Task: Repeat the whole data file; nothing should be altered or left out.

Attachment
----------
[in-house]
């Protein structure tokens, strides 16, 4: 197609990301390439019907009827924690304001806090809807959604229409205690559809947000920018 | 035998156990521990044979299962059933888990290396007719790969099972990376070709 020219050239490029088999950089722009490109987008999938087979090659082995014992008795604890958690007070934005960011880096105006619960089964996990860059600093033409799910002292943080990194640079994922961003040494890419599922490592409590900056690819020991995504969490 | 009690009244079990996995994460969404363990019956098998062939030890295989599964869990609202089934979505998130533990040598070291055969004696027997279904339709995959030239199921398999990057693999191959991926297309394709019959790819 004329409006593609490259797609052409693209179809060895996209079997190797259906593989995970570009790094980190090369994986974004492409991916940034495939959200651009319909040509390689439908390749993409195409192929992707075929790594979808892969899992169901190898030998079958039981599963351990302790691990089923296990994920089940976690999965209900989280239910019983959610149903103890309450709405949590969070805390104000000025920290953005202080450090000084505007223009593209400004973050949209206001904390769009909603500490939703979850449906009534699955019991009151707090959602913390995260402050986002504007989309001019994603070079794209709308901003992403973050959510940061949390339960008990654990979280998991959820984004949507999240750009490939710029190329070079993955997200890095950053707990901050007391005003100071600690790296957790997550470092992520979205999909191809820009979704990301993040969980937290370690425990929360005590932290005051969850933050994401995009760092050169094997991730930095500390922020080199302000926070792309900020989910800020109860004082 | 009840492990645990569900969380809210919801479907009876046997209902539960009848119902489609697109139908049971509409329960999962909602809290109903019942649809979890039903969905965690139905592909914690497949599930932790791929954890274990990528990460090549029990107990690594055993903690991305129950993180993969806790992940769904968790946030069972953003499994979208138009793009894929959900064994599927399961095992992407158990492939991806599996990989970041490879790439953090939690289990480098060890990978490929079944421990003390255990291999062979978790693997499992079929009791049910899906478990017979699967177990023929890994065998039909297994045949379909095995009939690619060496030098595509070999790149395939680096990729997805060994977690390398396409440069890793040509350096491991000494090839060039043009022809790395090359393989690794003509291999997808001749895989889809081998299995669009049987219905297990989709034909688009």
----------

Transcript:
[in-house]
């Protein structure tokens, strides 16, 4: 197609990301390439019907009827924690304001806090809807959604229409205690559809947000920018 | 035998156990521990044979299962059933888990290396007719790969099972990376070709 020219050239490029088999950089722009490109987008999938087979090659082995014992008795604890958690007070934005960011880096105006619960089964996990860059600093033409799910002292943080990194640079994922961003040494890419599922490592409590900056690819020991995504969490 | 009690009244079990996995994460969404363990019956098998062939030890295989599964869990609202089934979505998130533990040598070291055969004696027997279904339709995959030239199921398999990057693999191959991926297309394709019959790819 004329409006593609490259797609052409693209179809060895996209079997190797259906593989995970570009790094980190090369994986974004492409991916940034495939959200651009319909040509390689439908390749993409195409192929992707075929790594979808892969899992169901190898030998079958039981599963351990302790691990089923296990994920089940976690999965209900989280239910019983959610149903103890309450709405949590969070805390104000000025920290953005202080450090000084505007223009593209400004973050949209206001904390769009909603500490939703979850449906009534699955019991009151707090959602913390995260402050986002504007989309001019994603070079794209709308901003992403973050959510940061949390339960008990654990979280998991959820984004949507999240750009490939710029190329070079993955997200890095950053707990901050007391005003100071600690790296957790997550470092992520979205999909191809820009979704990301993040969980937290370690425990929360005590932290005051969850933050994401995009760092050169094997991730930095500390922020080199302000926070792309900020989910800020109860004082 | 009840492990645990569900969380809210919801479907009876046997209902539960009848119902489609697109139908049971509409329960999962909602809290109903019942649809979890039903969905965690139905592909914690497949599930932790791929954890274990990528990460090549029990107990690594055993903690991305129950993180993969806790992940769904968790946030069972953003499994979208138009793009894929959900064994599927399961095992992407158990492939991806599996990989970041490879790439953090939690289990480098060890990978490929079944421990003390255990291999062979978790693997499992079929009791049910899906478990017979699967177990023929890994065998039909297994045949379909095995009939690619060496030098595509070999790149395939680096990729997805060994977690390398396409440069890793040509350096491991000494090839060039043009022809790395090359393989690794003509291999997808001749895989889809081998299995669009049987219905297990989709034909688009």